"Genau. Continue, Albus. You're half-way to the solution."
"They are both immensely powerful. How would their bond have reacted to Harry's return to his time…?"
"And the great Albus Percival Wulfric Brian sees the light." Gellert folded the newspaper and let his hands rest on his knees. There was a hint of genuine mirth in his smile.
Albus looked away from him, focusing his mind on disentangling the conundrum, which would have been rather unnecessarily difficult, were he watching his erstwhile friend at the same time. "It did not snap because Harry was not dead. It must have… merciful Merlin…"
"There you have the reason for Tom Riddle's insanity," Gellert pointed out easily.
"I thought it was the horcruces-"
"Horcruces? As in, multiple of them? I'm impressed." Gellert glanced up and, having spotted Albus' disgusted expression, huffed a chuckle. "Well, if used judiciously, they might have helped him alleviate the strain of the bond, but they certainly had not improved the state of his mind."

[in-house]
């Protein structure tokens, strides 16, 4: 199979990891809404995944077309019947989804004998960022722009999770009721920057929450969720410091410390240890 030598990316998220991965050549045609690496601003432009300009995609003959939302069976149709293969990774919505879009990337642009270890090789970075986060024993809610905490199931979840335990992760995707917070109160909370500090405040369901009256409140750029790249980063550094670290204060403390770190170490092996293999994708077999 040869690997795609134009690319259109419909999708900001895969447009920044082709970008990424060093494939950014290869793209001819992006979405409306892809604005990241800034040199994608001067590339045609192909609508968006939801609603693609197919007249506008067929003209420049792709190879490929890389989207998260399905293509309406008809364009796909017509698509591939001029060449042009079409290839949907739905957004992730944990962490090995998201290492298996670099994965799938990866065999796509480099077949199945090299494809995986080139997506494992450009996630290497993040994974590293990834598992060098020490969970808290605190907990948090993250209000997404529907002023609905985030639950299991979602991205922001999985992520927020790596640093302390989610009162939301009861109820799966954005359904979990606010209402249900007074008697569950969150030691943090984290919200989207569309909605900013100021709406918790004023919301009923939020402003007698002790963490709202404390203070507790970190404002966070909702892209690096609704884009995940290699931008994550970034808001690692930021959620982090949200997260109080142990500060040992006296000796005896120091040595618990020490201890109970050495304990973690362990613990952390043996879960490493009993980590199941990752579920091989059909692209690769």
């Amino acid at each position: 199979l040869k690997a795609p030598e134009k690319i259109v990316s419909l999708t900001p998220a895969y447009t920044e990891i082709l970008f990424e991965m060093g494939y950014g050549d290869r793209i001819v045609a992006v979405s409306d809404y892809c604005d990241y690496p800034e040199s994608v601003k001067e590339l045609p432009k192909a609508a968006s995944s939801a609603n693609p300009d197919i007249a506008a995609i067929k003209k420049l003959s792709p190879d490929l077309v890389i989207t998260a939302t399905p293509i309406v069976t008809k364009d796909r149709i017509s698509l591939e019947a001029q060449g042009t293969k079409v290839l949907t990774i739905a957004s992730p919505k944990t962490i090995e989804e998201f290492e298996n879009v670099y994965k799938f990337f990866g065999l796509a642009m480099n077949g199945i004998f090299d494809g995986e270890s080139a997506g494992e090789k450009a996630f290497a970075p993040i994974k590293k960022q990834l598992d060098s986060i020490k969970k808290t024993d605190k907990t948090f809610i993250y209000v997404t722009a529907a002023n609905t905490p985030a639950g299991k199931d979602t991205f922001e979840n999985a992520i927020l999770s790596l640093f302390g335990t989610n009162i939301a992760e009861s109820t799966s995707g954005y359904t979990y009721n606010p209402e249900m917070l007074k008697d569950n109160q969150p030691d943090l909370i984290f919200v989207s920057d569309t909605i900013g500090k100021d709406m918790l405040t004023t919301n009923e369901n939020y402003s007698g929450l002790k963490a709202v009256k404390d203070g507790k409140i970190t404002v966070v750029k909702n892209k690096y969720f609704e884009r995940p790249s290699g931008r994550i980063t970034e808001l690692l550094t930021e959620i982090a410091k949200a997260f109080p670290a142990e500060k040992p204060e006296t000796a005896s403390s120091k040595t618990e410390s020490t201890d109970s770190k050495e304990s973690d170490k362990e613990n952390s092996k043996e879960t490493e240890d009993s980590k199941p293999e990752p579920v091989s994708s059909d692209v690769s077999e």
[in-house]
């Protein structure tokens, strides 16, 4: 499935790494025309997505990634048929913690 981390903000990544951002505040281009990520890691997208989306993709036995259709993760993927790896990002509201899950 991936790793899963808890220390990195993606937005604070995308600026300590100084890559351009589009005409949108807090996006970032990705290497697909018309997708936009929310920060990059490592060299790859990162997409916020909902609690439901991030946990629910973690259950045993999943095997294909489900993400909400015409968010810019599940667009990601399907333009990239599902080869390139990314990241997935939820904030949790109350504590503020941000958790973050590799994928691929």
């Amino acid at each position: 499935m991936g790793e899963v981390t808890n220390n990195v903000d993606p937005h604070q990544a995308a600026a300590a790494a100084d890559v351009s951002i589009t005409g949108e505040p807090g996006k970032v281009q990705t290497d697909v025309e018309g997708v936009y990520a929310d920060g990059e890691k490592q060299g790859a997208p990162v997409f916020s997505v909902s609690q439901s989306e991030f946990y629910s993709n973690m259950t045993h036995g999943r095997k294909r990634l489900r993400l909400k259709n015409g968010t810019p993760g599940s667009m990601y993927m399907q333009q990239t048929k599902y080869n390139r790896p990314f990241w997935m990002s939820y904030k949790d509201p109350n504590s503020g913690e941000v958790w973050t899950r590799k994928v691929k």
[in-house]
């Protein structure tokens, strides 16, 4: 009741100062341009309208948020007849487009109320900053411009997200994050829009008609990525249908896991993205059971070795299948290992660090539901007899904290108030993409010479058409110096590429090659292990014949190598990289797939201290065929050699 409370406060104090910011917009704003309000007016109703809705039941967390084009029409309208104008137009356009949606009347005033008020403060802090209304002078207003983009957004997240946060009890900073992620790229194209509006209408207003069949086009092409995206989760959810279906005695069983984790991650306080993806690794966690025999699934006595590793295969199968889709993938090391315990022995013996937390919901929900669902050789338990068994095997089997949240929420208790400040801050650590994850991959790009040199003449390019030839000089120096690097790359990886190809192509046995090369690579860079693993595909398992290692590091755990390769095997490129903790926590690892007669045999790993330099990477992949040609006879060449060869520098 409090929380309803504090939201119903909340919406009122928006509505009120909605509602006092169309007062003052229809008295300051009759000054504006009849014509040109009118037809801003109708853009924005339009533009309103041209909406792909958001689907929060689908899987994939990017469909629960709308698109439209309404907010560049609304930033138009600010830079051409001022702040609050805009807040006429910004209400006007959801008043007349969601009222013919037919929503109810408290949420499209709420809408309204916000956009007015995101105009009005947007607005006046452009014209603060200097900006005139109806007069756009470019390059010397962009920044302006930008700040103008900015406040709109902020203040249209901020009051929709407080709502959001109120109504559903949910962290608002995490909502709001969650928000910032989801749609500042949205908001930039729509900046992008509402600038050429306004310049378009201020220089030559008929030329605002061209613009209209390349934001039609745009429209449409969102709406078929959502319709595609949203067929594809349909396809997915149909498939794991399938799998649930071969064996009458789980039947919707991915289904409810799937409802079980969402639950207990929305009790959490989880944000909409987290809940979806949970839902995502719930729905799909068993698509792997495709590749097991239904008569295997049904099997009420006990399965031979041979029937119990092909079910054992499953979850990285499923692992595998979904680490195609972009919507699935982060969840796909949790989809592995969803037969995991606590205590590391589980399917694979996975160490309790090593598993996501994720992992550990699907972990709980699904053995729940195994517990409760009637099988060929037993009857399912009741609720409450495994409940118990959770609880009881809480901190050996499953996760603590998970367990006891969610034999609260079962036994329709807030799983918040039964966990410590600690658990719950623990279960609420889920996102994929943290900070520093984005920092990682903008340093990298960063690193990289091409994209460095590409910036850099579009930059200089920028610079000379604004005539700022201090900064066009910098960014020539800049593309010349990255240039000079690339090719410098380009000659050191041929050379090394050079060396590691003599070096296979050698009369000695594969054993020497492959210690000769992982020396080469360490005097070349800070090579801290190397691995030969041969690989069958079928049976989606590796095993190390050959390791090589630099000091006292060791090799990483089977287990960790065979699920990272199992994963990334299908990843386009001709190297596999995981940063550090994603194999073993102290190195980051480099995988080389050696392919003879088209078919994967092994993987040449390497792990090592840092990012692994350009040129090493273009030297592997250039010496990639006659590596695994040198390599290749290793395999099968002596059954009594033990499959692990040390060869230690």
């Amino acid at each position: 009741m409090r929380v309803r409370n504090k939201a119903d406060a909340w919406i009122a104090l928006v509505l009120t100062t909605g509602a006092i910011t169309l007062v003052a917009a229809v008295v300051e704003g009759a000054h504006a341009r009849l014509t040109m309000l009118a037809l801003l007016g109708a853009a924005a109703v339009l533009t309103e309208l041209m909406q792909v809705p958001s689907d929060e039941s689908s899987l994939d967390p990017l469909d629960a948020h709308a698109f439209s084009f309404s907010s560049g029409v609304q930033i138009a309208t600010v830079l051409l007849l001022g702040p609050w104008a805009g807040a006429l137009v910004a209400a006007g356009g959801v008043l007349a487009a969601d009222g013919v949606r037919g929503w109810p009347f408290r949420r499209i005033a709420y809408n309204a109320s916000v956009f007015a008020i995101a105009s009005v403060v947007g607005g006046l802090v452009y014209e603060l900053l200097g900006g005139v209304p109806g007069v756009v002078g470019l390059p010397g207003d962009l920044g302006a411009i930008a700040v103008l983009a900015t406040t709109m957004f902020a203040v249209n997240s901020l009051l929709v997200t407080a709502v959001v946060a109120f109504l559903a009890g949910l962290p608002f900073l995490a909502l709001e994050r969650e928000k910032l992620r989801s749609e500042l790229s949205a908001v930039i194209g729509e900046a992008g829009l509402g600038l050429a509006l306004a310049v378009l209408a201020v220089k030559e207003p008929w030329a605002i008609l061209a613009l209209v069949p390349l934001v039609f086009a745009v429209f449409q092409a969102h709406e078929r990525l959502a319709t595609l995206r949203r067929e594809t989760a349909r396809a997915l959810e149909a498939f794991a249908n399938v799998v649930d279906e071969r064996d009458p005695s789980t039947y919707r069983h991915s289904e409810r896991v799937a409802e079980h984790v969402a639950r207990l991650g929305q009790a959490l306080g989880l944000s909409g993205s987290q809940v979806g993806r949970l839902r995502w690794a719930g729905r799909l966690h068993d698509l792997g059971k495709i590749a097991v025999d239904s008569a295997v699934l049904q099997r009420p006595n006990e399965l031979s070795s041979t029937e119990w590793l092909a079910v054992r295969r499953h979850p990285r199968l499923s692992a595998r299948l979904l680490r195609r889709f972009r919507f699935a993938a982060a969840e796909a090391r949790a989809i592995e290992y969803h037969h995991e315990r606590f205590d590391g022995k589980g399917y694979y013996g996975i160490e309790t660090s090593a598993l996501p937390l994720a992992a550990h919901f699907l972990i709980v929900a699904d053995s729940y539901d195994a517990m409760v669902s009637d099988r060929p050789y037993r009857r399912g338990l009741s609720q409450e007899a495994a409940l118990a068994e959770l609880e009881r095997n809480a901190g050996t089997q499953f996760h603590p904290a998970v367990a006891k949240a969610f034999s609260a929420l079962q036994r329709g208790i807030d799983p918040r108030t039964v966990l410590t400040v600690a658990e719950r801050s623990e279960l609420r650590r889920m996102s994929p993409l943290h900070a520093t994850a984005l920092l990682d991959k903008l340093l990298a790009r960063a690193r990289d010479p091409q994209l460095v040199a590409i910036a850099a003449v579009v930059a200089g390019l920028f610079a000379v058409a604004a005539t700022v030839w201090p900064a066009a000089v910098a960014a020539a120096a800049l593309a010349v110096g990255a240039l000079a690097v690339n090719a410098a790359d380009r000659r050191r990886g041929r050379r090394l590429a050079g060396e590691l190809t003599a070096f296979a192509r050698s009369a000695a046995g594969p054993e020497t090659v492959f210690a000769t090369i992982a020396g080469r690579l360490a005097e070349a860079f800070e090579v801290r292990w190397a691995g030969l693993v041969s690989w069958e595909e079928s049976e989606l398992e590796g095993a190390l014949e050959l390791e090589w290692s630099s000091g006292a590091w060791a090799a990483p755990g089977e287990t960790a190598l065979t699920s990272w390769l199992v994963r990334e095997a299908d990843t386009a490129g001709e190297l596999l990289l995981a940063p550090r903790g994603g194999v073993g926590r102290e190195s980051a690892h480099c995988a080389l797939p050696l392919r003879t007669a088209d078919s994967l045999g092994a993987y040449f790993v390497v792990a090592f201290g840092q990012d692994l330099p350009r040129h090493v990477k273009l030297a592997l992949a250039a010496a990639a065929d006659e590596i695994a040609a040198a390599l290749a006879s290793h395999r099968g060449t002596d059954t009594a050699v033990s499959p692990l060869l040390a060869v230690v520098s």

Albus clenched his jaw. It had been many decades since he had been capable of freely showing such disregard to human life. "It is the vilest magic in existence-"
"Hardly," Gellert cut him off, dismissively waving with the newspaper. "It is rather unimaginative. But I give you that it is Dark, and the chances of reversal are minimal. The young one must have selected a wedding oath that would help him collect the pieces upon his return to the future… Oh, Albus, my respect for the two is steadily increasing."
"They are terrorists, Gellert," Albus pointed out coldly.
The other warlock laughed. "So was I. So were you, although I have no doubt you will die before you admit to it."